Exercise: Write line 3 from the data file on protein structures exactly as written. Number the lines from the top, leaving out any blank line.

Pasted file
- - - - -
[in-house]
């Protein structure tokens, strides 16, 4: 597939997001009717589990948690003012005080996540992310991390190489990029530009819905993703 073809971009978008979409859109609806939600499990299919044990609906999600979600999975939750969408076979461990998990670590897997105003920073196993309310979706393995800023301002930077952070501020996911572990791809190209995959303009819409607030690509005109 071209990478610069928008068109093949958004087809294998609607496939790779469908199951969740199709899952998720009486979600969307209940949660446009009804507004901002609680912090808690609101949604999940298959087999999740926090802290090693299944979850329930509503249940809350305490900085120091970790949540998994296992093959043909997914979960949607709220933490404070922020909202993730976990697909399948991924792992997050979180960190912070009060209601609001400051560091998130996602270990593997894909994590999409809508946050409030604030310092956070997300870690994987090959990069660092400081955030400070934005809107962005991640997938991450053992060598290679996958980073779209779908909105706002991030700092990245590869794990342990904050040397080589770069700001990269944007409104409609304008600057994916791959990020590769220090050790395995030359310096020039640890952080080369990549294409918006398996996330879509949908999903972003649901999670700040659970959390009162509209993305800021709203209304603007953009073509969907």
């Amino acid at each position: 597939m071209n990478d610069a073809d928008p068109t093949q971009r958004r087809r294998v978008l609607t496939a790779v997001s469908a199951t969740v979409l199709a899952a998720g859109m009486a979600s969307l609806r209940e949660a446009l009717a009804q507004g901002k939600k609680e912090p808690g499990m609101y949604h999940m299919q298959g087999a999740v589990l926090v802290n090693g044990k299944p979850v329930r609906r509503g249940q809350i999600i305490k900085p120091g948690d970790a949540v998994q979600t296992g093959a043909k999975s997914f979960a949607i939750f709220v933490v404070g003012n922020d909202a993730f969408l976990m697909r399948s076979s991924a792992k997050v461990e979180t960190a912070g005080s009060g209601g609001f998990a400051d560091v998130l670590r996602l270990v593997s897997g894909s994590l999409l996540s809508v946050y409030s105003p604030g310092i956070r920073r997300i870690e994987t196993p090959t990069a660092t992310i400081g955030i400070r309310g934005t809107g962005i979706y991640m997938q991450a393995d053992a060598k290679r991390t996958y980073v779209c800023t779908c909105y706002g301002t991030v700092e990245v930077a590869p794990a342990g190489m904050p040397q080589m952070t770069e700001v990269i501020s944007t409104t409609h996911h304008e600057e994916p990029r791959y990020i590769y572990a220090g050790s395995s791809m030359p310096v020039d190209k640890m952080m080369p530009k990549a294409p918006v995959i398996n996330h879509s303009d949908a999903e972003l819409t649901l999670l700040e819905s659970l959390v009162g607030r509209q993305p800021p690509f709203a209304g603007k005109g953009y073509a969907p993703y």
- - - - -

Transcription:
């Amino acid at each position: 597939m071209n990478d610069a073809d928008p068109t093949q971009r958004r087809r294998v978008l609607t496939a790779v997001s469908a199951t969740v979409l199709a899952a998720g859109m009486a979600s969307l609806r209940e949660a446009l009717a009804q507004g901002k939600k609680e912090p808690g499990m609101y949604h999940m299919q298959g087999a999740v589990l926090v802290n090693g044990k299944p979850v329930r609906r509503g249940q809350i999600i305490k900085p120091g948690d970790a949540v998994q979600t296992g093959a043909k999975s997914f979960a949607i939750f709220v933490v404070g003012n922020d909202a993730f969408l976990m697909r399948s076979s991924a792992k997050v461990e979180t960190a912070g005080s009060g209601g609001f998990a400051d560091v998130l670590r996602l270990v593997s897997g894909s994590l999409l996540s809508v946050y409030s105003p604030g310092i956070r920073r997300i870690e994987t196993p090959t990069a660092t992310i400081g955030i400070r309310g934005t809107g962005i979706y991640m997938q991450a393995d053992a060598k290679r991390t996958y980073v779209c800023t779908c909105y706002g301002t991030v700092e990245v930077a590869p794990a342990g190489m904050p040397q080589m952070t770069e700001v990269i501020s944007t409104t409609h996911h304008e600057e994916p990029r791959y990020i590769y572990a220090g050790s395995s791809m030359p310096v020039d190209k640890m952080m080369p530009k990549a294409p918006v995959i398996n996330h879509s303009d949908a999903e972003l819409t649901l999670l700040e819905s659970l959390v009162g607030r509209q993305p800021p690509f709203a209304g603007k005109g953009y073509a969907p993703y």